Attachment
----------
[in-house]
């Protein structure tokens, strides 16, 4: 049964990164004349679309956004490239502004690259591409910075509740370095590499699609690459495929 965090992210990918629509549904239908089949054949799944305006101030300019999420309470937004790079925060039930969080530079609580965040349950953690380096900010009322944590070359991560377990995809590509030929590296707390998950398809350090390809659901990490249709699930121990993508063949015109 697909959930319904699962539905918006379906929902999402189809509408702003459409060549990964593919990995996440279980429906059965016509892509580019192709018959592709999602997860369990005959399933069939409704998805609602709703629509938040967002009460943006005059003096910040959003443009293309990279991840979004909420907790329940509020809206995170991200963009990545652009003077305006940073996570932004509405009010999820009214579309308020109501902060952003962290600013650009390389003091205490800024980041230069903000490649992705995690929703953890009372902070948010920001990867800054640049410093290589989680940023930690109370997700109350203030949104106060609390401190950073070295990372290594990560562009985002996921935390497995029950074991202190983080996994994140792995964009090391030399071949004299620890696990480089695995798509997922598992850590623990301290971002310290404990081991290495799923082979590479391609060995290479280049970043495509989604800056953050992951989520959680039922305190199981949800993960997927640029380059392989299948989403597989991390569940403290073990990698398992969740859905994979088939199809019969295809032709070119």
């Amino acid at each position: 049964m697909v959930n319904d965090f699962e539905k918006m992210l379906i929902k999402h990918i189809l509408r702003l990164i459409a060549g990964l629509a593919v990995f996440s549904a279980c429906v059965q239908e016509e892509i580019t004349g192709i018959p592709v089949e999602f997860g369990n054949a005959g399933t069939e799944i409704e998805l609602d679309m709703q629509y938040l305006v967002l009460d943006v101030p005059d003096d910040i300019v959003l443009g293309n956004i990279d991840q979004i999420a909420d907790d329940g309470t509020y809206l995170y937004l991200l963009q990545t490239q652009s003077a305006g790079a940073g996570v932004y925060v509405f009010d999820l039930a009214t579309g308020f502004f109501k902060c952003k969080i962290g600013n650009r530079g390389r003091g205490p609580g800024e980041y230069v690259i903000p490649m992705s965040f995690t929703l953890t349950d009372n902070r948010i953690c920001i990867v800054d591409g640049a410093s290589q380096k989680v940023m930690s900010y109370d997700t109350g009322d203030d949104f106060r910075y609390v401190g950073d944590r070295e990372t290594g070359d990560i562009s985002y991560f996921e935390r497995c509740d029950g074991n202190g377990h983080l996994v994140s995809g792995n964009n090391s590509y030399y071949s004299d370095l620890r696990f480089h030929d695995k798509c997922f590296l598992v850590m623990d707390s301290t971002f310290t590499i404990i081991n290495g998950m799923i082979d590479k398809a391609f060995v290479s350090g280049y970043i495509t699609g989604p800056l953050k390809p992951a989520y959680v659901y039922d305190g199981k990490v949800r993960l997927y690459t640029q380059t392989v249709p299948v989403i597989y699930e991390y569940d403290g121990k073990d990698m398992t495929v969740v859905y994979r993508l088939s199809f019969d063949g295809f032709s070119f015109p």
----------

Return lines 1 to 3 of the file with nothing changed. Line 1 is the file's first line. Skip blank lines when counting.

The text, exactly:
[in-house]
């Protein structure tokens, strides 16, 4: 049964990164004349679309956004490239502004690259591409910075509740370095590499699609690459495929 965090992210990918629509549904239908089949054949799944305006101030300019999420309470937004790079925060039930969080530079609580965040349950953690380096900010009322944590070359991560377990995809590509030929590296707390998950398809350090390809659901990490249709699930121990993508063949015109 697909959930319904699962539905918006379906929902999402189809509408702003459409060549990964593919990995996440279980429906059965016509892509580019192709018959592709999602997860369990005959399933069939409704998805609602709703629509938040967002009460943006005059003096910040959003443009293309990279991840979004909420907790329940509020809206995170991200963009990545652009003077305006940073996570932004509405009010999820009214579309308020109501902060952003962290600013650009390389003091205490800024980041230069903000490649992705995690929703953890009372902070948010920001990867800054640049410093290589989680940023930690109370997700109350203030949104106060609390401190950073070295990372290594990560562009985002996921935390497995029950074991202190983080996994994140792995964009090391030399071949004299620890696990480089695995798509997922598992850590623990301290971002310290404990081991290495799923082979590479391609060995290479280049970043495509989604800056953050992951989520959680039922305190199981949800993960997927640029380059392989299948989403597989991390569940403290073990990698398992969740859905994979088939199809019969295809032709070119």
């Amino acid at each position: 049964m697909v959930n319904d965090f699962e539905k918006m992210l379906i929902k999402h990918i189809l509408r702003l990164i459409a060549g990964l629509a593919v990995f996440s549904a279980c429906v059965q239908e016509e892509i580019t004349g192709i018959p592709v089949e999602f997860g369990n054949a005959g399933t069939e799944i409704e998805l609602d679309m709703q629509y938040l305006v967002l009460d943006v101030p005059d003096d910040i300019v959003l443009g293309n956004i990279d991840q979004i999420a909420d907790d329940g309470t509020y809206l995170y937004l991200l963009q990545t490239q652009s003077a305006g790079a940073g996570v932004y925060v509405f009010d999820l039930a009214t579309g308020f502004f109501k902060c952003k969080i962290g600013n650009r530079g390389r003091g205490p609580g800024e980041y230069v690259i903000p490649m992705s965040f995690t929703l953890t349950d009372n902070r948010i953690c920001i990867v800054d591409g640049a410093s290589q380096k989680v940023m930690s900010y109370d997700t109350g009322d203030d949104f106060r910075y609390v401190g950073d944590r070295e990372t290594g070359d990560i562009s985002y991560f996921e935390r497995c509740d029950g074991n202190g377990h983080l996994v994140s995809g792995n964009n090391s590509y030399y071949s004299d370095l620890r696990f480089h030929d695995k798509c997922f590296l598992v850590m623990d707390s301290t971002f310290t590499i404990i081991n290495g998950m799923i082979d590479k398809a391609f060995v290479s350090g280049y970043i495509t699609g989604p800056l953050k390809p992951a989520y959680v659901y039922d305190g199981k990490v949800r993960l997927y690459t640029q380059t392989v249709p299948v989403i597989y699930e991390y569940d403290g121990k073990d990698m398992t495929v969740v859905y994979r993508l088939s199809f019969d063949g295809f032709s070119f015109p």